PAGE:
Slightly over a year after the shocking killing of a Black teen, Michael Brown, the country has been treated to even more cruel killings and/or use of excessive force on Black/Hispanic suspects by law enforcement agencies. While the Michael Brown incident, succeeded in inciting the publics imagination because of the sheer horror and unprovoked use of force on the part of police officers, it is even more shocking that hundreds more people, mainly ethnic and racial minorities, die in a similar fashion every year, without attracting the same coverage and public angst. However, while the public cannot be irreproachable for failing to notice the injustices committed by law enforcement officers on their streets everyday, in part because of the difficult sacrifices that police officers make for their sake, the failure to notice the systemic racism that drives such failures is inexcusable. This paper argues that police brutality in the US, is underpinned by institutionalized racism in police departments, and latent discrimination and inequality that persists in the American society.
The vast majority of Americans derive comfort in the belief that the economic and social problems faced by racial minorities have eased after the legislative changes in the 1960s. However, racial and ethnic minorities still face relatively more difficulties accessing education and resources, which has in turn meant that they remain on the margins of society. The countrys economic is skill and technology driven, which means that access to education remains critical to the earning potential and income distribution. The consequence of this reality has been the disproportionate concentration of racial minorities (mainly Blacks and Latinos) in low-income population groups and poor, crime-ridden neighborhoods. The very nature of poor neighborhoods renders them vulnerable to higher crime rates, and naturally, law enforcement officers target such neighborhoods and populations disproportionately more than more affluent areas, mainly populated by whites. Unfortunately, the belief that Blacks and Latinos are dangerous and aggressive, resulting from their association with impoverished, crime-prone ghettos, means that the police are more aggressive and likely to deploy excessive force in dealing with them. This meets the definition of racial prejudice, and therefore racism.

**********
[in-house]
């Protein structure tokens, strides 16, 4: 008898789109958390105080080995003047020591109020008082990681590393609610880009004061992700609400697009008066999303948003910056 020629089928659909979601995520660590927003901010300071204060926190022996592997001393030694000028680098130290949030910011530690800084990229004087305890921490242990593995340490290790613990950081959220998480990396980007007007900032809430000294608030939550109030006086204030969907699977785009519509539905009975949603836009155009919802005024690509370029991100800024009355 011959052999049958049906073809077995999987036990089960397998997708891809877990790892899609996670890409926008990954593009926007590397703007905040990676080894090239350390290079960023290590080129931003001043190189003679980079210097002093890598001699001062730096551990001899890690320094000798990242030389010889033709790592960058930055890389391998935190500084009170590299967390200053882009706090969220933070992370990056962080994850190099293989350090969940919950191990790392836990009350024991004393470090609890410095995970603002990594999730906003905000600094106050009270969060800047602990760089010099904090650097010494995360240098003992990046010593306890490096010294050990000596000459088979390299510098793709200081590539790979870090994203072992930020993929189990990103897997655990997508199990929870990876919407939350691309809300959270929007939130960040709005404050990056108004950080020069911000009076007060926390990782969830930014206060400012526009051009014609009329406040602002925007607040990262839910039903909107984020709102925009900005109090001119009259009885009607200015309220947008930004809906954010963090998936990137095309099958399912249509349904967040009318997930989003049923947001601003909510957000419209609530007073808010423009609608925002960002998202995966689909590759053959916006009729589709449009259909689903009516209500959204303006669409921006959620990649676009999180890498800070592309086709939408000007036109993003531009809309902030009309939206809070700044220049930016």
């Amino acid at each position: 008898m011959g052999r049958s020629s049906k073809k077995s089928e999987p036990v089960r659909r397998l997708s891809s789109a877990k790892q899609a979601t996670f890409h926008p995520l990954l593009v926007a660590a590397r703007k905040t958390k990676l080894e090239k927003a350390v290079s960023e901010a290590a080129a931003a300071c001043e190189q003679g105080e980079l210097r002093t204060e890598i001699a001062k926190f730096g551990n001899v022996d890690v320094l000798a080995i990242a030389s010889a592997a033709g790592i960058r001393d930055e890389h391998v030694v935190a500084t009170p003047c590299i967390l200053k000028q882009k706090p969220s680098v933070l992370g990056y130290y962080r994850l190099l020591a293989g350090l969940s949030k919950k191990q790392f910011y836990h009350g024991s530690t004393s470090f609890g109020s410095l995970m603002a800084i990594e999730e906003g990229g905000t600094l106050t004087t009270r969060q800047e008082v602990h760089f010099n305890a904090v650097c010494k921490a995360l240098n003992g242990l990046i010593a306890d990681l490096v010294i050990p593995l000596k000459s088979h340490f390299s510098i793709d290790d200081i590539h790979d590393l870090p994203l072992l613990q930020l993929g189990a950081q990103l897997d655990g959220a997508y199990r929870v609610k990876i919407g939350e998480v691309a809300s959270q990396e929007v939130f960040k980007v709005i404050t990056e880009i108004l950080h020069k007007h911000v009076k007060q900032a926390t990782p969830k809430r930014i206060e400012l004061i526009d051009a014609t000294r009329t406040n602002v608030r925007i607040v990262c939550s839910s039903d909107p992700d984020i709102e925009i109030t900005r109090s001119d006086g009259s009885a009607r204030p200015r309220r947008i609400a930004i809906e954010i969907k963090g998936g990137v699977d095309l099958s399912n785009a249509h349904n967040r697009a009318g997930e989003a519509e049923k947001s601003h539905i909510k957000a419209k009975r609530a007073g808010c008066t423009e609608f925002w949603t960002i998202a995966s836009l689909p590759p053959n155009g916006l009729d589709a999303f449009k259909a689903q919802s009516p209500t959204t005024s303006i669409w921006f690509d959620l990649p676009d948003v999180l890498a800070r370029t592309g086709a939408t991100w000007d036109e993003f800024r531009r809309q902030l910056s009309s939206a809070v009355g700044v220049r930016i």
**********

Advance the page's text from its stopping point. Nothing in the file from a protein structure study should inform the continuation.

The use of racial profiling by law enforcement agencies is neither new nor embarrassing in the US. Racial profiling is, however, a perfect embodiment of just how comfortable the American public is with openly discriminatory and borderline illegal practices by the police. These practices are nothing more than former proxies for racial and ethnic discrimination. The stop-and-frisk policy by the NYPD for instance, has shown that the police, in part because of the latent racial prejudice that exists across America, unfairly target Blacks and Latinos. The perception that racial and ethnic minorities are dangerous, even without the backing of viable crime statistics, ha resulted in prison populations that mainly comprise of such populations, even when they are in the minority. This is not to argue that Blacks and Latinos in prison are innocent, but the unfair enforcement of the law means that white criminals are likely to escape justice than Blacks and Latinos, because of the institutionalized racism.
America takes price in its independence, equality and freedom that its citizens enjoy. However, this remains an unequal society with a long and complex history of racial and ethnic discrimination, which has resulted in large segments of the population unfairly suffer at the hands of the police. The manifestations of police brutality that have captured the publics imagination in the recent past is a consequence of the latent racism in police departments, which is in turn a consequence of the latent racial discrimination across the country. For as long as the majority of people condone these practices, it is unlikely that police brutality will end soon.
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Police Brutality and Racism. (2019, Jun 24). Retrieved from https://speedypaper.com/essays/police-brutality-and-racism
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